‘The knowledge’ is the internal communicators secret weapon and the key to remaining relevant and effective in a world of work adapting to the impacts of the pandemic.
Well over a decade ago there was a paradigm shift in thinking within internal communication which gave the function a new purpose and set us on a pathway towards really making a difference in organisations.
The MacLeod and Clarke ‘Engaging for Success report’ in 2009 was a significant piece of research which exposed the links between employee engagement and increased organisational innovation, productivity and performance.
The contribution which internal communication could make to securing higher levels of employee engagement was also evident, with the four enablers of engagement highlighted by the research all clearly having a communication component.
- Leadership providing a strong strategic narrative
- Engaging managers
- Employee voice
- Organisational integrity – There is no ‘say –do’ gap
At last, internal communication had more focus with a direct and proven link to organisational performance. No more, were we just the organisation’s internal post office, or event management function. We could make a real difference, and for once, leaders were now much more interested in what we did.
Dare to dream
At the time the Engage for Success report was published I was working in-house in a UK government department. I remember the ripple the findings created across the public sector with the Cabinet Office quickly producing guidance for departments to follow to secure higher levels of employee engagement.
At this point I had been working in communication roles for a while. Spurred on by IC’s new found purpose I decided it was about time I got professional. The only problem was, I didn’t really know what that looked like in the context of internal communication.
I decided to do a course and get a qualification. It seemed to be the right thing to do, so I signed up for a CIPR Internal Communication Certificate course.
Doing the course was nothing less than a revelatory experience for me. It completely changed the way I thought about internal communication, what it was for, and how I practiced it. I remember sitting in one of the face-to-face classes thinking – one day I’d like to teach this course and help other internal communicators to be better too.
Well, now I am teaching it!
We dare to dream….
Digital stole the IC practitioner’s uniqueness….or did it?
Since those heady days following the publication of the Engage for Success report, there have been more paradigm shifts in internal communication practice. Not least the tsunami of digital communication now intensified by the pandemic and the hybrid working it has left in its wake.
In some ways I think this has been drowning internal communication as a function. It has dulled our purpose and stolen our uniqueness in organisations as we have grappled with a plethora of new digital platforms and enterprise social networks.
We are now, to a greater or lesser degree, driven by these channels and applications in day to day working. There are literally hundreds of them and they enable just about anyone in organisations to be a content creator, distributor and most importantly an ‘engager’ in a generic sense.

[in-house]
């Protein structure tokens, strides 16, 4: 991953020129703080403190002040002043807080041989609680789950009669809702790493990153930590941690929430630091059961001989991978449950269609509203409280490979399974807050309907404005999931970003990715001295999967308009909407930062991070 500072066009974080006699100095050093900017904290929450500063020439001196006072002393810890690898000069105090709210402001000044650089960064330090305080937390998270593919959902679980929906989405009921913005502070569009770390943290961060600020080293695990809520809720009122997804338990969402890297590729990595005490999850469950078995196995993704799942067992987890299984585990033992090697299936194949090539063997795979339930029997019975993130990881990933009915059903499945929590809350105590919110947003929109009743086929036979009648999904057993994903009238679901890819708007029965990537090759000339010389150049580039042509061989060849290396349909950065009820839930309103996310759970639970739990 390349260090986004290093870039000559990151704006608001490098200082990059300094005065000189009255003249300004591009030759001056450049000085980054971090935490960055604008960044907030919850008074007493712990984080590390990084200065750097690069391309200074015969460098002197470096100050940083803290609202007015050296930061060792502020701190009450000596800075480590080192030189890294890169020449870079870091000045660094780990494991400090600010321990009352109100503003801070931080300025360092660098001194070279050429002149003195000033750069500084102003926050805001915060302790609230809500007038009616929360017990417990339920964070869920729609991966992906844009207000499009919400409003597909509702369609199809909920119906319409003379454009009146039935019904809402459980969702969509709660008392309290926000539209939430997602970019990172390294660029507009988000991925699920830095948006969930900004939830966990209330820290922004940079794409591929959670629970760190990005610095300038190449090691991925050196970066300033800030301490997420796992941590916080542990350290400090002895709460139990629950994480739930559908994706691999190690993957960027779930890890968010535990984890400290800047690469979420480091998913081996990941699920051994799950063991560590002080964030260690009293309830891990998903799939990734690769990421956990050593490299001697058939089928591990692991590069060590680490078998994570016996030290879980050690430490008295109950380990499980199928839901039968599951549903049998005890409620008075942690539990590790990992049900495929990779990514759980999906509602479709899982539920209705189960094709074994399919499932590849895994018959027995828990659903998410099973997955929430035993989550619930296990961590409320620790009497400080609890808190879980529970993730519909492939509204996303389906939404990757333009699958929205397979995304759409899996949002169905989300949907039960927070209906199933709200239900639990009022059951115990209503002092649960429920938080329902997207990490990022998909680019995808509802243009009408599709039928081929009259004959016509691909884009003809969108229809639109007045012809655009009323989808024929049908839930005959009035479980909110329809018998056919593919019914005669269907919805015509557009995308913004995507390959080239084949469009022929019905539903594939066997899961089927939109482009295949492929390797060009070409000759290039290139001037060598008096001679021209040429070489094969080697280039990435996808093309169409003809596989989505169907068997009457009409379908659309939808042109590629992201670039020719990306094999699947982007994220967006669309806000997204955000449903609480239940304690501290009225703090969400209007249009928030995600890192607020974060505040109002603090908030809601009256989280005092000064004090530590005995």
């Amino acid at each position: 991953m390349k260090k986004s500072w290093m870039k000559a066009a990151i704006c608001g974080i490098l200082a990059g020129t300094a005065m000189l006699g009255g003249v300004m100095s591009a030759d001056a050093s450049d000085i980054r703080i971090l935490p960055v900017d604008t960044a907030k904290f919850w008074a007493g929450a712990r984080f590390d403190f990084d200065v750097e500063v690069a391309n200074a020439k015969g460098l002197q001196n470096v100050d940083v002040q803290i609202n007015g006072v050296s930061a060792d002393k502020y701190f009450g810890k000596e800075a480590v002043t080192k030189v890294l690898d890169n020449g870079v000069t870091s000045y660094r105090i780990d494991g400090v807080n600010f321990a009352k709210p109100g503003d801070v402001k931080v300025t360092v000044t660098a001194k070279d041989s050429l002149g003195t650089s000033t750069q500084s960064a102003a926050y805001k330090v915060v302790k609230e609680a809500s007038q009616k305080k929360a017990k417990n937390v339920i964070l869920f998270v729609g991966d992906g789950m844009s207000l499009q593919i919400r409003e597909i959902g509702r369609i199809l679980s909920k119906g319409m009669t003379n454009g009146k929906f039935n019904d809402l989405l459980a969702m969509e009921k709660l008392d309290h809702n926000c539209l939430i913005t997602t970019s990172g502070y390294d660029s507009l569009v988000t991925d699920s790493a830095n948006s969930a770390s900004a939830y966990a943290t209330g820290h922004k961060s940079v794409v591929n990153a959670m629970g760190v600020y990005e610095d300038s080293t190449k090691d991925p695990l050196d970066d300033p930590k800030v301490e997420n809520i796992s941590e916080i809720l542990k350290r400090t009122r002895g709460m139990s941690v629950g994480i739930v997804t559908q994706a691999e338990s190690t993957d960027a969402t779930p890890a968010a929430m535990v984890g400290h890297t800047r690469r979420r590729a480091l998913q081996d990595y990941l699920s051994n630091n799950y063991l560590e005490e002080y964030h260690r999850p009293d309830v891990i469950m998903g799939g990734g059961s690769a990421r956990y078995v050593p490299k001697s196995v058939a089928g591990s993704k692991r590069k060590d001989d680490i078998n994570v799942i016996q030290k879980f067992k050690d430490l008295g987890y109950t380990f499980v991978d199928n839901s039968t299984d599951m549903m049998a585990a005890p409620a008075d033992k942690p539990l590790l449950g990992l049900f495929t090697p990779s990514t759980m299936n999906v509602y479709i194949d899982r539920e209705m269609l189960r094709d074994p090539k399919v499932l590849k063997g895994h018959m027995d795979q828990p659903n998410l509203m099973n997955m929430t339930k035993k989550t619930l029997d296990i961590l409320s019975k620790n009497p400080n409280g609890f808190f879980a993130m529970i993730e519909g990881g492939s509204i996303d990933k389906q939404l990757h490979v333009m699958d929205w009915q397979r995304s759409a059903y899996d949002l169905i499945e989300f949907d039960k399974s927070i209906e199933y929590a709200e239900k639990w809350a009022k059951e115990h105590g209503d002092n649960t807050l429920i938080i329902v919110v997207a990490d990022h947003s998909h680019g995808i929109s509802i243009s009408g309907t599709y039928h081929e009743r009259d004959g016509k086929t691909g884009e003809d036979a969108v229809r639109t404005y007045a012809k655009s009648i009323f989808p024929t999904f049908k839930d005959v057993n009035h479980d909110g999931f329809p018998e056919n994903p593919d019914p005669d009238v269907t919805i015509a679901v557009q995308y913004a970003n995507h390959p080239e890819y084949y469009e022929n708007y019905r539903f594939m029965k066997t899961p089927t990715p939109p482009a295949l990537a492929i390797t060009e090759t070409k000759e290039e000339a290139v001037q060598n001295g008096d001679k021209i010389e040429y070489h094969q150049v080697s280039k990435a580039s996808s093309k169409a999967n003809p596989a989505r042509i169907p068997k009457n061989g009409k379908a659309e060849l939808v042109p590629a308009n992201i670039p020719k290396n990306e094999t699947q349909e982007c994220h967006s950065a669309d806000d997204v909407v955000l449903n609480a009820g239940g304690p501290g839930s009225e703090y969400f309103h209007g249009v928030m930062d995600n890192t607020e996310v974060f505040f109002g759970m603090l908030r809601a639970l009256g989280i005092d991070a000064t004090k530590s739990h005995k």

This raises an important question for all of us working in internal communication.
What makes us so unique and indispensable in organisations, now that anyone can create and share content on digital channels and platforms?
The answer, I think, is simple. It is ‘the knowledge’.
What is ‘the knowledge’? Well, essentially it is the things I learnt on my IC course all those years ago.
Employee engagement, research, planning, objective setting, stakeholder analysis, measurement, channel management, change communication and persuasion theory, ethics. These are the fundamental knowledge and skills of the internal communicator which most of our stakeholders are largely unaware of, but which are essential for us to do a good job.
I think we consistently overlook these points of difference in favour of the more ‘exciting’ issues of the moment such as hybrid working, wellbeing, diversity and inclusion, CSR, ESG and sustainability. We’ve been seeking to replace what digital communication took away from us. Grabbing onto anything which looked like an existential lifeline, when in fact the lifelines were just important stuff we needed to communicate about like all the other important stuff.
But these things are not our new ‘purpose’.
All of us working in internal communication need to have ‘the knowledge’. It is our secret weapon and the key to remaining relevant and effective in a world of work emerging from, and adapting to, the impacts of the pandemic.
I’m looking forward to sharing ‘the knowledge’ with other internal communicators and to giving them renewed purpose, increased confidence and a more distinct identity in the organisations where they work.
I am the Course Leader for the post-graduate level CIPR Specialist Certificate: Internal Communication provided by PR Academy. The largest centre for qualifications accredited by the Chartered Institute of Public Relations (CIPR).